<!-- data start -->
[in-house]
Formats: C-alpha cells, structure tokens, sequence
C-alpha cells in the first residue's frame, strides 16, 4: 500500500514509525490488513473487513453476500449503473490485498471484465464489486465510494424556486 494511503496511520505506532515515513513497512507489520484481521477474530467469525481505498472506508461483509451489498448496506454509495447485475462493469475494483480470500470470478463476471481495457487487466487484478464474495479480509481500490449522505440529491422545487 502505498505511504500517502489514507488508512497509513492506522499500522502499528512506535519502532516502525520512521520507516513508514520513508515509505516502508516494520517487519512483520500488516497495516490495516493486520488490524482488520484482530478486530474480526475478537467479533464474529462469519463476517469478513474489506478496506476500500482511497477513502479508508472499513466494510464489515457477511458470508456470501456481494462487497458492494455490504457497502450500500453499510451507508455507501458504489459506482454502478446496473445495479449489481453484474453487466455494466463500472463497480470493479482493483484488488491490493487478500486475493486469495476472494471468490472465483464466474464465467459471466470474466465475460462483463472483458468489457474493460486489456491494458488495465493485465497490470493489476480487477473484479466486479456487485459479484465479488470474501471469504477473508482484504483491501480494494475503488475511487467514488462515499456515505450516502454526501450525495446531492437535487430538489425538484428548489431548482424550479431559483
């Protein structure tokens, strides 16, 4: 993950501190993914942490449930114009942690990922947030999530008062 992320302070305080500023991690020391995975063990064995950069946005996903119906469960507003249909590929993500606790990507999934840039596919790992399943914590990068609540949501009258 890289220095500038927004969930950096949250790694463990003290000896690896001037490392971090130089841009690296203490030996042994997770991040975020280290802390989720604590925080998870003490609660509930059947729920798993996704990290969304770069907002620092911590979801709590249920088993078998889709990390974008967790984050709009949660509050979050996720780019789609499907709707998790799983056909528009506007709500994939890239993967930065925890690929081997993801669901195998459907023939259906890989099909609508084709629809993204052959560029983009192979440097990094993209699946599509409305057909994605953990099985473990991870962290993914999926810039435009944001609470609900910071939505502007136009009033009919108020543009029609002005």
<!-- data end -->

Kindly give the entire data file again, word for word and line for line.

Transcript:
[in-house]
Formats: C-alpha cells, structure tokens, sequence
C-alpha cells in the first residue's frame, strides 16, 4: 500500500514509525490488513473487513453476500449503473490485498471484465464489486465510494424556486 494511503496511520505506532515515513513497512507489520484481521477474530467469525481505498472506508461483509451489498448496506454509495447485475462493469475494483480470500470470478463476471481495457487487466487484478464474495479480509481500490449522505440529491422545487 502505498505511504500517502489514507488508512497509513492506522499500522502499528512506535519502532516502525520512521520507516513508514520513508515509505516502508516494520517487519512483520500488516497495516490495516493486520488490524482488520484482530478486530474480526475478537467479533464474529462469519463476517469478513474489506478496506476500500482511497477513502479508508472499513466494510464489515457477511458470508456470501456481494462487497458492494455490504457497502450500500453499510451507508455507501458504489459506482454502478446496473445495479449489481453484474453487466455494466463500472463497480470493479482493483484488488491490493487478500486475493486469495476472494471468490472465483464466474464465467459471466470474466465475460462483463472483458468489457474493460486489456491494458488495465493485465497490470493489476480487477473484479466486479456487485459479484465479488470474501471469504477473508482484504483491501480494494475503488475511487467514488462515499456515505450516502454526501450525495446531492437535487430538489425538484428548489431548482424550479431559483
């Protein structure tokens, strides 16, 4: 993950501190993914942490449930114009942690990922947030999530008062 992320302070305080500023991690020391995975063990064995950069946005996903119906469960507003249909590929993500606790990507999934840039596919790992399943914590990068609540949501009258 890289220095500038927004969930950096949250790694463990003290000896690896001037490392971090130089841009690296203490030996042994997770991040975020280290802390989720604590925080998870003490609660509930059947729920798993996704990290969304770069907002620092911590979801709590249920088993078998889709990390974008967790984050709009949660509050979050996720780019789609499907709707998790799983056909528009506007709500994939890239993967930065925890690929081997993801669901195998459907023939259906890989099909609508084709629809993204052959560029983009192979440097990094993209699946599509409305057909994605953990099985473990991870962290993914999926810039435009944001609470609900910071939505502007136009009033009919108020543009029609002005």